Preface to Structured Document Image Analysis, H. S. Baird, H. Bunke, and K. Yamamoto (Eds.), Springer-Verlag, New York, 1992.

Document image analysis is concerned with the automatic interpretation of images of printed and handwritten documents, including text, engineering drawings, maps, music scores, etc. Research in this field descends in an unbroken tradition from the earliest experiments in computer vision, and remains distinguished by close and productive ties between the academic and industrial communities. While the difficulty of its characteristic problems continues to stimulate basic research, general agreement on quantifiable performance standards has encouraged the evolution of sound engineering methods. As a result, research in this area supports a rapidly-growing industry.

We are pleased to offer a collection of state-of-the-art papers touching on virtually every topic of current research interest: printed documents; character and symbol recognition; handwriting; graphics, maps, and technical drawings; music notation; and methodology. Among these are several authoritative critical surveys of the literature. We have singled out music notation for special emphasis since it offers an ideal vehicle for sharing basic research internationally: identical scores are available, and are unambiguously understood, in every country.

Document images offer computer vision researchers unique opportunities. The early stages of processing such as feature extraction are relatively tractable, allowing rapid access to extraordinarily challenging later stages requiring the construction of full interpretations of complex scenes. As a result, a major focus of research is the architecture of complete, integrated vision systems, often exhibiting extremely high competency. We have included several parallel studies of this kind.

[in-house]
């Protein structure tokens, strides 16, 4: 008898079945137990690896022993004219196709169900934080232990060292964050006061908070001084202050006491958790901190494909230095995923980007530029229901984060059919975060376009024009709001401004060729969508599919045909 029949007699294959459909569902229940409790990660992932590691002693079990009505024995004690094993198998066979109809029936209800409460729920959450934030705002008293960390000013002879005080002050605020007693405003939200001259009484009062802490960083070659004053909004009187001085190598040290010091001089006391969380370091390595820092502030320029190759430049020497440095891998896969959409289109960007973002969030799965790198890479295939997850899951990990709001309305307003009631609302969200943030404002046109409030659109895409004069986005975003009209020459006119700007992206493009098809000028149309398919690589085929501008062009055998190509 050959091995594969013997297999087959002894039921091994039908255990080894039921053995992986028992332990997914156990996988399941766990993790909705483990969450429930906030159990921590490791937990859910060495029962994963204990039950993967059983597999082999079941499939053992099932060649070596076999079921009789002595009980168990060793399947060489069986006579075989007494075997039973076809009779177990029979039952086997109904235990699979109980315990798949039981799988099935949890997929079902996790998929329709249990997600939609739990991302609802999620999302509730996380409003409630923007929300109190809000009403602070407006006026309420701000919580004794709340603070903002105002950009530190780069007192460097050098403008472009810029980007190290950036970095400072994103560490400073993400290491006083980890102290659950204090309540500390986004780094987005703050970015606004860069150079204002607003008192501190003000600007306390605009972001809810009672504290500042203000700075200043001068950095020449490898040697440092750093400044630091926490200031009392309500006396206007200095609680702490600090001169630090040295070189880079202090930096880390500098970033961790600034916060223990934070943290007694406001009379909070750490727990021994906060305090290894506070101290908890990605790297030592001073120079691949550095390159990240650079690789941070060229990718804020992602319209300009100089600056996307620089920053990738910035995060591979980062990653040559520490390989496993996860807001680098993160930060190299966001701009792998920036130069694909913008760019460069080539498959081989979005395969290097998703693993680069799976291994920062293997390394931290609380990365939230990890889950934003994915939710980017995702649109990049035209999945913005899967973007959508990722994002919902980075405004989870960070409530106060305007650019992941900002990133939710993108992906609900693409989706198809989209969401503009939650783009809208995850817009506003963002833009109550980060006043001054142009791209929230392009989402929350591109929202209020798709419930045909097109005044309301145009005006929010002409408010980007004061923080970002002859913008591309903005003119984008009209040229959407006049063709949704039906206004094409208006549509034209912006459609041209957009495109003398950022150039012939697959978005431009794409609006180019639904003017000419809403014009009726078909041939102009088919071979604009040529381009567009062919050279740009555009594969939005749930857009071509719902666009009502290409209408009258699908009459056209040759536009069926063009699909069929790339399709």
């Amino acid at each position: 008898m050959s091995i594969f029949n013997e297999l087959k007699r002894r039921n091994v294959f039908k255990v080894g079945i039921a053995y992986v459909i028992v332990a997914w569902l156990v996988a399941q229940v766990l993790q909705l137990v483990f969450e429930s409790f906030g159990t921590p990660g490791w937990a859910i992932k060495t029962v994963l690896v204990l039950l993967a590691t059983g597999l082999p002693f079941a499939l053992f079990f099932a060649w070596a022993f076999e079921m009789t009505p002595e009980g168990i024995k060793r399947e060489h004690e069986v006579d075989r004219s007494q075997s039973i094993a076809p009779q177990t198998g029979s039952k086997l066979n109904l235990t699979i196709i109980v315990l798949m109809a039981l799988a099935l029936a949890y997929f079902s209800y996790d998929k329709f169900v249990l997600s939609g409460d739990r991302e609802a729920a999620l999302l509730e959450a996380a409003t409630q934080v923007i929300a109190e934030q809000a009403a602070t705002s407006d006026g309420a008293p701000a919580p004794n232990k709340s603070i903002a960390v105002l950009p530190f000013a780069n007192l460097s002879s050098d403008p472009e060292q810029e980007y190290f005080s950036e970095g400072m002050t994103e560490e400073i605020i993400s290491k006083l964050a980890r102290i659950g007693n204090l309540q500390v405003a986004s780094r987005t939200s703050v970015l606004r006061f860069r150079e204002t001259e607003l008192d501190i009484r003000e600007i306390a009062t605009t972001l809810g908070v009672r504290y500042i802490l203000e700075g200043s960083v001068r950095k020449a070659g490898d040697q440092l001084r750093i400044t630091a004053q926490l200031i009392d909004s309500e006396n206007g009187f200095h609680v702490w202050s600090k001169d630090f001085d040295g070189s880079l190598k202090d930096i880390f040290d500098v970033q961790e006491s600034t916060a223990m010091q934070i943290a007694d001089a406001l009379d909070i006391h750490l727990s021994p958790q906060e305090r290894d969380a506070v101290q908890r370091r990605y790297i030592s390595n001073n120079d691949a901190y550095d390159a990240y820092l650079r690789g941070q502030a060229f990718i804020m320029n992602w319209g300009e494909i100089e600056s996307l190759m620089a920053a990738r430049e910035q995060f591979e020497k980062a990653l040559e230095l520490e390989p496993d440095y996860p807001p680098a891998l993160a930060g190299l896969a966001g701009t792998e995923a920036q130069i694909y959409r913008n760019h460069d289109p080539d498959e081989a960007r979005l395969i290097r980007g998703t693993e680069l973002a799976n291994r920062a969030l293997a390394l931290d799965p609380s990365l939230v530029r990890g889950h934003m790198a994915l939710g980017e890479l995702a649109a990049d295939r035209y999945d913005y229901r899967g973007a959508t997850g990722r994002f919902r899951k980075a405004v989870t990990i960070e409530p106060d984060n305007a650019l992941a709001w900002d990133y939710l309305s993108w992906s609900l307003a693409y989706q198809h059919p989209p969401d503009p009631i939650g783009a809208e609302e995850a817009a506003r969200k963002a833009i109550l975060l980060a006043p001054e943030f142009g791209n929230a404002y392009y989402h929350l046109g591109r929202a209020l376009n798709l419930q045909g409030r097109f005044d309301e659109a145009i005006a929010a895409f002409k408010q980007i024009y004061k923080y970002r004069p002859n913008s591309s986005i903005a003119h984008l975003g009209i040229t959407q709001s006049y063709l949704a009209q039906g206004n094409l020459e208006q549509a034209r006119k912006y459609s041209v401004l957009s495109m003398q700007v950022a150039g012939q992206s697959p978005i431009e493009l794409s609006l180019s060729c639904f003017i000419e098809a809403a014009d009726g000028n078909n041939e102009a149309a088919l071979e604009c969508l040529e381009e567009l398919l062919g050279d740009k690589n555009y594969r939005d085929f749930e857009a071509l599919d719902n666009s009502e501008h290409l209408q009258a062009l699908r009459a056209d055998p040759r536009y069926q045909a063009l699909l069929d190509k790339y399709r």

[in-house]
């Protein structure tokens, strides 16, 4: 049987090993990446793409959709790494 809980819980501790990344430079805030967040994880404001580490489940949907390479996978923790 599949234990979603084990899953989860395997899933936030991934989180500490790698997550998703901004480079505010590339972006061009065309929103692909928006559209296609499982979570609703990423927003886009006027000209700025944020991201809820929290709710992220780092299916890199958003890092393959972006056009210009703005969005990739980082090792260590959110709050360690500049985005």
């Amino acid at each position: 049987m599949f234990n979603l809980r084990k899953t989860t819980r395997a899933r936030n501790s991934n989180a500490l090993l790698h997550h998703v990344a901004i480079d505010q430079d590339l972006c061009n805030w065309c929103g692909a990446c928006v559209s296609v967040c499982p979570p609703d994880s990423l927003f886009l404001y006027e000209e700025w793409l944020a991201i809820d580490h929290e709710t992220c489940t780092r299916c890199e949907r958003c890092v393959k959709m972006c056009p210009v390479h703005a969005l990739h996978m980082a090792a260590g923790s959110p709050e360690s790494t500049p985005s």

All but four of these papers were first presented at the International Association for Pattern Recognition workshop on Syntactic and Structural Pattern Recognition (SSPR'90), held at Murray Hill, New Jersey, USA, June 13-15, 1990. At that time, they were reviewed by three referees, and in many cases revised; since then, most have been expanded or extensively reworked for publication here. For improved balance, we have also invited four new contributions.

In the closing section of the book, we report briefly on the SSPR'90 workshop and several of its working groups. These groups, consisting of experts interested in a common topic, drew up lists of open problems and proven methods; their debates provide a fascinating perspective on the field.
Last updated December 7, 1998.